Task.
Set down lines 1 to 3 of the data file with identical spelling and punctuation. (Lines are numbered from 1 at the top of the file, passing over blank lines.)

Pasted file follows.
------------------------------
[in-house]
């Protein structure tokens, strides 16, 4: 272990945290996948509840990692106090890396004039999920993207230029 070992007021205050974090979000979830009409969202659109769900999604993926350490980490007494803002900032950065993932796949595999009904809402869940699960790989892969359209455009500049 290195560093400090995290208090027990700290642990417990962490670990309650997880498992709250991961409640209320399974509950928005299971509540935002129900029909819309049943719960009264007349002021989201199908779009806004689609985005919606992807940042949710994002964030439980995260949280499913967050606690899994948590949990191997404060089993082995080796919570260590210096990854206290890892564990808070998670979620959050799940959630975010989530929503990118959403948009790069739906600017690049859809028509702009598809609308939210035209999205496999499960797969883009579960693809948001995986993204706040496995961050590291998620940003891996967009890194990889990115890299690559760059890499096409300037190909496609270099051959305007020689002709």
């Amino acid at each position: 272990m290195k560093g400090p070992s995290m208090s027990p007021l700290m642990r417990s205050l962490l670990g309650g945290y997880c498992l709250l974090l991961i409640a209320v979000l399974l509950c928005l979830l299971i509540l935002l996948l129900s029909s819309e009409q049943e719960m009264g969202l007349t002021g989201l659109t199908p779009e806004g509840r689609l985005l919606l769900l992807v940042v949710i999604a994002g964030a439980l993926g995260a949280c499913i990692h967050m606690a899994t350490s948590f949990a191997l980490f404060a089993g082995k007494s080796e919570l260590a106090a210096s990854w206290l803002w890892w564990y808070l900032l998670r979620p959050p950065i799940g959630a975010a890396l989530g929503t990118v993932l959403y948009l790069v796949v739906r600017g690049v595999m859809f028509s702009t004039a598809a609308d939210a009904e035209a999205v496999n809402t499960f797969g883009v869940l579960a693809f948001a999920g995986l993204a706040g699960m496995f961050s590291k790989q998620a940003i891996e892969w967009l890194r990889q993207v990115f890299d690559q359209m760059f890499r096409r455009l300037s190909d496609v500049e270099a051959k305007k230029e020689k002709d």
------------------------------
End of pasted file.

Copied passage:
[in-house]
């Protein structure tokens, strides 16, 4: 272990945290996948509840990692106090890396004039999920993207230029 070992007021205050974090979000979830009409969202659109769900999604993926350490980490007494803002900032950065993932796949595999009904809402869940699960790989892969359209455009500049 290195560093400090995290208090027990700290642990417990962490670990309650997880498992709250991961409640209320399974509950928005299971509540935002129900029909819309049943719960009264007349002021989201199908779009806004689609985005919606992807940042949710994002964030439980995260949280499913967050606690899994948590949990191997404060089993082995080796919570260590210096990854206290890892564990808070998670979620959050799940959630975010989530929503990118959403948009790069739906600017690049859809028509702009598809609308939210035209999205496999499960797969883009579960693809948001995986993204706040496995961050590291998620940003891996967009890194990889990115890299690559760059890499096409300037190909496609270099051959305007020689002709």
């Amino acid at each position: 272990m290195k560093g400090p070992s995290m208090s027990p007021l700290m642990r417990s205050l962490l670990g309650g945290y997880c498992l709250l974090l991961i409640a209320v979000l399974l509950c928005l979830l299971i509540l935002l996948l129900s029909s819309e009409q049943e719960m009264g969202l007349t002021g989201l659109t199908p779009e806004g509840r689609l985005l919606l769900l992807v940042v949710i999604a994002g964030a439980l993926g995260a949280c499913i990692h967050m606690a899994t350490s948590f949990a191997l980490f404060a089993g082995k007494s080796e919570l260590a106090a210096s990854w206290l803002w890892w564990y808070l900032l998670r979620p959050p950065i799940g959630a975010a890396l989530g929503t990118v993932l959403y948009l790069v796949v739906r600017g690049v595999m859809f028509s702009t004039a598809a609308d939210a009904e035209a999205v496999n809402t499960f797969g883009v869940l579960a693809f948001a999920g995986l993204a706040g699960m496995f961050s590291k790989q998620a940003i891996e892969w967009l890194r990889q993207v990115f890299d690559q359209m760059f890499r096409r455009l300037s190909d496609v500049e270099a051959k305007k230029e020689k002709d």